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3 The history of the alabados now sung in New Mexico is important, but for our purposes it is best relegated to a note.1 More significant for our purposes are the human and religious needs and aspirations, the hopes and fears, that endure through the ages. Fray Antonio Margil de Jesús iThe newly ordained Franciscan friar,Antonio Margil de Jesús (1657–1726), sailed from Spain to Veracruz in 1683 and threw himself into every possible sort of activity for the conversion and sanctification of anyone who would listen. He especially made a practice of teaching Catholic doctrine in the form of prayer-songs and hymns praising the heavenly personages . A contemporary described how Margil’s efforts led to “a constant saying of rosaries in the streets and in houses so that the entire population became a choir of angels at the breaking of dawn, at the noon bell, and at the [evening] prayer. All sang praises in harmonious voices to Jesus as sacrament,to his most holy mother, and to glorious Saint Joseph, with other hymns that the great charity of the Reverend Friar Antonio taught them and impressed upon their hearts, inciting such devotion that even childrentwoyearsoldandoldersangtheminourlanguage unto everyone’s great edification” (Felis de Espinosa 1737, 208). The later alabado tradition of New Spain and Mexico stemmed largely from Margil de Jesús. Following his example, men and women in monasteries , convents, priories, colleges, seminaries, and rectories turned their knowledge of scripture, theology (or at least catechism), Church history, saints’ lives, and above all practical spirituality into songs to evangelize and catechize the large, relatively unlettered Indian and mestizo populations. The The Sources of the Alabados 1. The Spanish past participle alabado was the opening word of a well-known hymn of praise to the Eucharist,“Alabado sea el santísimo/Sacramento del altar” (Praised be the most holy/Sacrament of the altar).Alabado came to mean any narrative hymn about Jesus’ suffering and death, then broadened to include any hymn, the narratives of saints’ lives, prayers of all sorts, and devotional lyrics meditating on a few chosen moments of the passion. The New Mexican alabado grew out of the laudi of the Late Medieval Italian era. Especially during Holy Week, large popular processions sang the praises of Jesus for his willingness to die forthe sins of his people. These hymns soon influenced the traditional secular ballads of Spain, the romances, and produced a type of sacred narrative poetry that derived from the monastic and mendicant spiritualities of the late Middle Ages (1000–1415), an approach to the divine that emphasized the changing human nature of Christ during his suffering and death. With the opening of the New World, lay and clerical emigrants to New Spain transferred the twin ballad traditions to the European, Native American, and mestizo populations. The secular romances of Spain became the corridos of New Spain and Mexico, and the religious romances became the alabados. 02 Alabados 3-7 5/20/05 12:14 PM Page 3 4 THE ALABADOS authors of these early alabado texts wrote primarily neither for their own devotion nor for the benefit of their equally educated peers, and most of the texts of the alabados sung in New Mexico for the past two centuries were composed in southern New Spain and Mexico. Talented devout people imitated the religious romances of peninsular Spain and created the alabados of New Spain. These religious ballads led to other related types of hymns, especially lyrical texts designed to help people meditate on divine truths and realities, praise the sacraments, warn of unprepared death, and glorify Mary, the angels, and the saints (Stark 1983, 25–26). The alabados sung in New Mexico—written for the most part in New Spain and Mexico—were a literary type resembling oral tradition, which could effectively convey Roman Catholic doctrine to the people of New Spain, for the most part unsophisticated subsistence farmers and small-scale stockmen, some of whose ancestors had converted only a few generations earlier from tribal religions to Christianity . The peoples of New Mexico took much of their spirituality from the alabados; as Juan B. Rael said, “Alabados are sung not only at the religious feasts which have just been described but also in many humble homes as part of the days’ routine. This custom , of course, is not general, but in homes where it is observed, hymns are sung at dawn, at noon, and at nightfall” (Rael 1951, 17–18). In...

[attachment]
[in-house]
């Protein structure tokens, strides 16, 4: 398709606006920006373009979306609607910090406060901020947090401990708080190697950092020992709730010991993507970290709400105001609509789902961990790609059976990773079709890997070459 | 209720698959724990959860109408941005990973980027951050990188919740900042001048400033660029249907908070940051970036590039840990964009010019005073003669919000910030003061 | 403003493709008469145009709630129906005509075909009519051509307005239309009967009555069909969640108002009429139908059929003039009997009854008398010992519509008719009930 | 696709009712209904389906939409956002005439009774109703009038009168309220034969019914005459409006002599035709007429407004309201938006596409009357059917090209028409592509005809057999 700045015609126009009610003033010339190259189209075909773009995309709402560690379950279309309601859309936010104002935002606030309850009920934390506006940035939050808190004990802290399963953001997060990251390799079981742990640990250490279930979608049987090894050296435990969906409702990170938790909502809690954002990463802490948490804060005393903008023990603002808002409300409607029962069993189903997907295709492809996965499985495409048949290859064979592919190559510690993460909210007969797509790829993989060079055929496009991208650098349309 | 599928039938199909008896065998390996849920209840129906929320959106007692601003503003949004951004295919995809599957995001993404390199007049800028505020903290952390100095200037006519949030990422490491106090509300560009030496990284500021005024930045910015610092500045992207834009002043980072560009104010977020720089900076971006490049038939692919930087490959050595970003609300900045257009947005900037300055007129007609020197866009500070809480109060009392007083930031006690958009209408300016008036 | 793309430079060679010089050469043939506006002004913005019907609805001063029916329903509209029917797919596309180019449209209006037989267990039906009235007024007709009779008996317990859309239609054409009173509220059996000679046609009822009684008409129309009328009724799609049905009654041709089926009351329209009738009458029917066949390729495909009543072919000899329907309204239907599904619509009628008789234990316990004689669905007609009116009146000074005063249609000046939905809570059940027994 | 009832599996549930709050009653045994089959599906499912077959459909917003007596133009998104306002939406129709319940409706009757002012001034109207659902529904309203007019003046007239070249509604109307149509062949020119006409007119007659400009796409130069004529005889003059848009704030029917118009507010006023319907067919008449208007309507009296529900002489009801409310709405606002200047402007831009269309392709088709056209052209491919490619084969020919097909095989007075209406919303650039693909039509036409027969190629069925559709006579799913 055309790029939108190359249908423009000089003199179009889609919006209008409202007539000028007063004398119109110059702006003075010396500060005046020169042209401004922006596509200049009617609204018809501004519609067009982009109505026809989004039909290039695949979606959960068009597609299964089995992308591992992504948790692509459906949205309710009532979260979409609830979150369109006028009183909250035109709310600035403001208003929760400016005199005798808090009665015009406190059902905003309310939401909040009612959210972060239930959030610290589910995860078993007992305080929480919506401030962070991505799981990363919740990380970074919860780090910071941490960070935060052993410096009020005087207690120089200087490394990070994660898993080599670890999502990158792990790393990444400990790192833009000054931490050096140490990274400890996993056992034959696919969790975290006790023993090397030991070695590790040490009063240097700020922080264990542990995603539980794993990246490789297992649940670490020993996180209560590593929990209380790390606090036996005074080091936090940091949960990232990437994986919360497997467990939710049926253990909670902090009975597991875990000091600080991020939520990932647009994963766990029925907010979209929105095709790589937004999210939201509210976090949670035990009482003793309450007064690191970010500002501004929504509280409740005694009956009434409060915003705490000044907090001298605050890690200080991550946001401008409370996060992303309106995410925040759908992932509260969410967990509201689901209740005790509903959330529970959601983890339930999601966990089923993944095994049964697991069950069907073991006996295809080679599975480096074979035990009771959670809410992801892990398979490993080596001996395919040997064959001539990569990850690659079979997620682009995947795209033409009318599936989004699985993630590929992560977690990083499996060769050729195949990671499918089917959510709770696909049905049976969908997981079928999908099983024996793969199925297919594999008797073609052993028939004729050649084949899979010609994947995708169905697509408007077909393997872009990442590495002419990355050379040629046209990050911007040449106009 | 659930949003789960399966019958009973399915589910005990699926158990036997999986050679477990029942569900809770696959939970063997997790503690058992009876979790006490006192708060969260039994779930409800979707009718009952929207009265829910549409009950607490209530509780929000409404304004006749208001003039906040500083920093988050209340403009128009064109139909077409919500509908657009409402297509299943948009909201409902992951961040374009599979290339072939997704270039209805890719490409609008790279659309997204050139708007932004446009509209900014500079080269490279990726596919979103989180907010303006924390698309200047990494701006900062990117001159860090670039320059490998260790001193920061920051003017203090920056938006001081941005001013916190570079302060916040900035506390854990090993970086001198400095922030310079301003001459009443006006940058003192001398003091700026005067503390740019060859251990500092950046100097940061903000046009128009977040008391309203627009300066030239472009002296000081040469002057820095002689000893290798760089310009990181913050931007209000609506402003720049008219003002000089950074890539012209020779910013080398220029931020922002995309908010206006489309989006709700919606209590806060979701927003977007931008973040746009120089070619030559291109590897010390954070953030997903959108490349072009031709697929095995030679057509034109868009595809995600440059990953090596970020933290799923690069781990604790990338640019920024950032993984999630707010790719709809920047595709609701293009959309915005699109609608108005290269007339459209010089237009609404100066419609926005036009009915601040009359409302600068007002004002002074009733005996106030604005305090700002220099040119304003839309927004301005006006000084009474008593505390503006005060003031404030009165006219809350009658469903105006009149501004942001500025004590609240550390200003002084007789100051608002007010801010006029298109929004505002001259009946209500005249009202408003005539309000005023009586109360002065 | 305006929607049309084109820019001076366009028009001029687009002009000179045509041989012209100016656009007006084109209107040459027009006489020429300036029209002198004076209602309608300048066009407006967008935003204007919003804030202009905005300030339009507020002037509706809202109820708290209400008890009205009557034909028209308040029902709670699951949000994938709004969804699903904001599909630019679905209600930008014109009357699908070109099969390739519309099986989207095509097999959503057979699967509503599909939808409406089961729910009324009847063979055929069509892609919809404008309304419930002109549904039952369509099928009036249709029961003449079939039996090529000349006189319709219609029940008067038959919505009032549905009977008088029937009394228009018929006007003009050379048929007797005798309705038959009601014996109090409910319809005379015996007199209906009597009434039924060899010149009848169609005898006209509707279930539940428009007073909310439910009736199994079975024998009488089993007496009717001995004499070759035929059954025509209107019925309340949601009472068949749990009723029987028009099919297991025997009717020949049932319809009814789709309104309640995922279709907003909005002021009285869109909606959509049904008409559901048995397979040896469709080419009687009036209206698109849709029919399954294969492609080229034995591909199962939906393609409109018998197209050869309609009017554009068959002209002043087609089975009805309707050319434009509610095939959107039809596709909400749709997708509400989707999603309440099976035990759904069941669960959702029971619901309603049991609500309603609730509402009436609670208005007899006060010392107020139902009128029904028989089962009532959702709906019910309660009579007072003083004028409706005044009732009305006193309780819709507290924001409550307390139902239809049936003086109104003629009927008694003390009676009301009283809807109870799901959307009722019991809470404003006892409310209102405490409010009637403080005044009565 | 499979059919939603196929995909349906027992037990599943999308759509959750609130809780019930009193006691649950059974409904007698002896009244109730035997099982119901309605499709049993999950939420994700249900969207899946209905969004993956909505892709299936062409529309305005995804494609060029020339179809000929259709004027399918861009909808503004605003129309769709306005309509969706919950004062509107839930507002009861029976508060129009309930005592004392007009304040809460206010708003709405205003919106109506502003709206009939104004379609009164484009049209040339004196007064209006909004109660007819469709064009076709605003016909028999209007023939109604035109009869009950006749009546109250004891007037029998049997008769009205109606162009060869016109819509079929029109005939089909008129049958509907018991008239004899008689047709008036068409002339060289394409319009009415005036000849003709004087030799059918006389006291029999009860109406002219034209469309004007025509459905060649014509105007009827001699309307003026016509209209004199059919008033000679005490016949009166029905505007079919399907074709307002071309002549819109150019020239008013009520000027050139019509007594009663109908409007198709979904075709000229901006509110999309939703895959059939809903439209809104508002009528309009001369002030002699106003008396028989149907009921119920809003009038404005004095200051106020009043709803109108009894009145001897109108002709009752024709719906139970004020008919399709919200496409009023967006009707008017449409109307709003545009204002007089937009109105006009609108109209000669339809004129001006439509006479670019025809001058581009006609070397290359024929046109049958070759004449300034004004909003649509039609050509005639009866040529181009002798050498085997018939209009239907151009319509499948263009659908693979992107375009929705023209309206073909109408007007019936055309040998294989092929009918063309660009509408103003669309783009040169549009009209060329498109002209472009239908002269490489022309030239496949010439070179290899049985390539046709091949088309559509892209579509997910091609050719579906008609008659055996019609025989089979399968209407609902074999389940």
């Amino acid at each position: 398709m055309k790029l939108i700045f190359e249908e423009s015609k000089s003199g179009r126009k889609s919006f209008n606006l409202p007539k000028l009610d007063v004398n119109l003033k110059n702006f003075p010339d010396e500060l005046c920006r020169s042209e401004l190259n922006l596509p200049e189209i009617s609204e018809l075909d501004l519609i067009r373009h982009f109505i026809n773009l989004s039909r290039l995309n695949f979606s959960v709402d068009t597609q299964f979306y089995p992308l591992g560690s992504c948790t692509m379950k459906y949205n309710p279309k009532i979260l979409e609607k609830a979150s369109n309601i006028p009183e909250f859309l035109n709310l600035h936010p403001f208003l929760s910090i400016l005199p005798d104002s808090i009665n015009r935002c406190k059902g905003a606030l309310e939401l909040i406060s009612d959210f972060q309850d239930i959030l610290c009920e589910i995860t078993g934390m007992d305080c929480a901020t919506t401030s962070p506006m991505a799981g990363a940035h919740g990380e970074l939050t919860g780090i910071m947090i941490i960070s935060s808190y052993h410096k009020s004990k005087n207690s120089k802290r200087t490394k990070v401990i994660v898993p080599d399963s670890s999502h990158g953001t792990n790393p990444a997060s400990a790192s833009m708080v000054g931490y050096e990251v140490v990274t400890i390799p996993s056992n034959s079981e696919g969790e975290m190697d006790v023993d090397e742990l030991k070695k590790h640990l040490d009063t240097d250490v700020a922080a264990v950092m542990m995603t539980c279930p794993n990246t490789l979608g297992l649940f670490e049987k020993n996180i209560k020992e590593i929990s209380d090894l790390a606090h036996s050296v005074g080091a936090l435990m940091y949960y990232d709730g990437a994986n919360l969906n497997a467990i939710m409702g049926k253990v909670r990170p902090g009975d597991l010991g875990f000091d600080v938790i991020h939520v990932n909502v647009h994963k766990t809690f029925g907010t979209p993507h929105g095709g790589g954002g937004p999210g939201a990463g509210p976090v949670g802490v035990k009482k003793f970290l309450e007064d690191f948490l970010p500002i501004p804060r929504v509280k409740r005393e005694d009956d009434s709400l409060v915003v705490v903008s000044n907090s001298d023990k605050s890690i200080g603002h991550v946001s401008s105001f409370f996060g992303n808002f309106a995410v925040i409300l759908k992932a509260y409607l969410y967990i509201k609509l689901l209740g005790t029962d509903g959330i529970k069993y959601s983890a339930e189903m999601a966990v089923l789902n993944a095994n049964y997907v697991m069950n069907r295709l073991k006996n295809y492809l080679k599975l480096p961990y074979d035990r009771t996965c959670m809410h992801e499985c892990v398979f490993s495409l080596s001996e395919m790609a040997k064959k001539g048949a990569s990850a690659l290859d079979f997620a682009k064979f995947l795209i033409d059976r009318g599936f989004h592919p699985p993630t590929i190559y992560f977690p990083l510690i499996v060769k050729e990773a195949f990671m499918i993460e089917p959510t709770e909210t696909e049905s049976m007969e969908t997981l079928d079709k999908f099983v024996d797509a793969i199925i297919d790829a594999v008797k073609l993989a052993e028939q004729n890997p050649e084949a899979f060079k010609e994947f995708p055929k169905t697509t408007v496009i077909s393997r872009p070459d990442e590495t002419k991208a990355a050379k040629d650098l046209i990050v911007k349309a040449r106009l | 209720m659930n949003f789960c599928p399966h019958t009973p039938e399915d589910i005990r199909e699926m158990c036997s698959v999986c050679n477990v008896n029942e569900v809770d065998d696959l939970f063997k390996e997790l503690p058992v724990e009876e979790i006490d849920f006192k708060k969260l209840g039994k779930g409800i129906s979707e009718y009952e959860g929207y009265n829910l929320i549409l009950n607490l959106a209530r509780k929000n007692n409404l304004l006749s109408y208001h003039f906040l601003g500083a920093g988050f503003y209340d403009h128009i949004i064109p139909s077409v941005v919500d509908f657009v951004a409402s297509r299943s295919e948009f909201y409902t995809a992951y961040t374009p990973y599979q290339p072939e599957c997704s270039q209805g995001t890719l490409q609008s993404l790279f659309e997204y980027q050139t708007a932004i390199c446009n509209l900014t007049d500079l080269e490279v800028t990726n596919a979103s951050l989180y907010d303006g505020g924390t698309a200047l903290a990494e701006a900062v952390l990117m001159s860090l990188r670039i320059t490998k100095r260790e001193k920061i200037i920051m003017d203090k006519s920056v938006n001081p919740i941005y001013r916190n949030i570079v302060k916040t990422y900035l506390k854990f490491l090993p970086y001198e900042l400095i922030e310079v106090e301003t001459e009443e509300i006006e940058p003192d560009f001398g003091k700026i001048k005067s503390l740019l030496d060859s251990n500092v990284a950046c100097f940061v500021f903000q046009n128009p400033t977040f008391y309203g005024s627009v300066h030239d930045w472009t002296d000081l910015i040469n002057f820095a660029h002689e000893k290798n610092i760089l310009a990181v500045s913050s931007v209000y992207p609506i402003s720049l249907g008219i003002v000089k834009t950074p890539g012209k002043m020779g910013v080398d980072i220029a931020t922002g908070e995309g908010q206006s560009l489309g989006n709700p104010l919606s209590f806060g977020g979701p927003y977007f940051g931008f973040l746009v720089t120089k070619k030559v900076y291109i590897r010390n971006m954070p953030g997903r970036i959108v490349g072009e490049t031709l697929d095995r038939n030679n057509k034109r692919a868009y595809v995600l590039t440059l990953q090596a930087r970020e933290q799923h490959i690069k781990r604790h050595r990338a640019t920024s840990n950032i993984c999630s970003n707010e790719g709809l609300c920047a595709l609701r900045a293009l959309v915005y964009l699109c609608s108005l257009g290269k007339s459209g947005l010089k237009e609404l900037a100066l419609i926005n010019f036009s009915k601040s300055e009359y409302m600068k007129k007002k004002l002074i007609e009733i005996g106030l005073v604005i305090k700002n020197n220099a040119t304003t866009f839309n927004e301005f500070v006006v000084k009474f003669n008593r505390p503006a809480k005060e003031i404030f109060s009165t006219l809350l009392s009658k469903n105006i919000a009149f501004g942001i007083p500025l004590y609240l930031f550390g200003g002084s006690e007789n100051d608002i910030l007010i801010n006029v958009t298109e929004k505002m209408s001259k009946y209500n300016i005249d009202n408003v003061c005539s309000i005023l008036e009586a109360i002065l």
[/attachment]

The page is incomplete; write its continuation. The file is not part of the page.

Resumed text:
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Additional Information

ISBN
9780826329691
Related ISBN
9780826329677
MARC Record
OCLC
780539399
Pages
415
Launched on MUSE
2012-02-08
Language
English
Open Access
No
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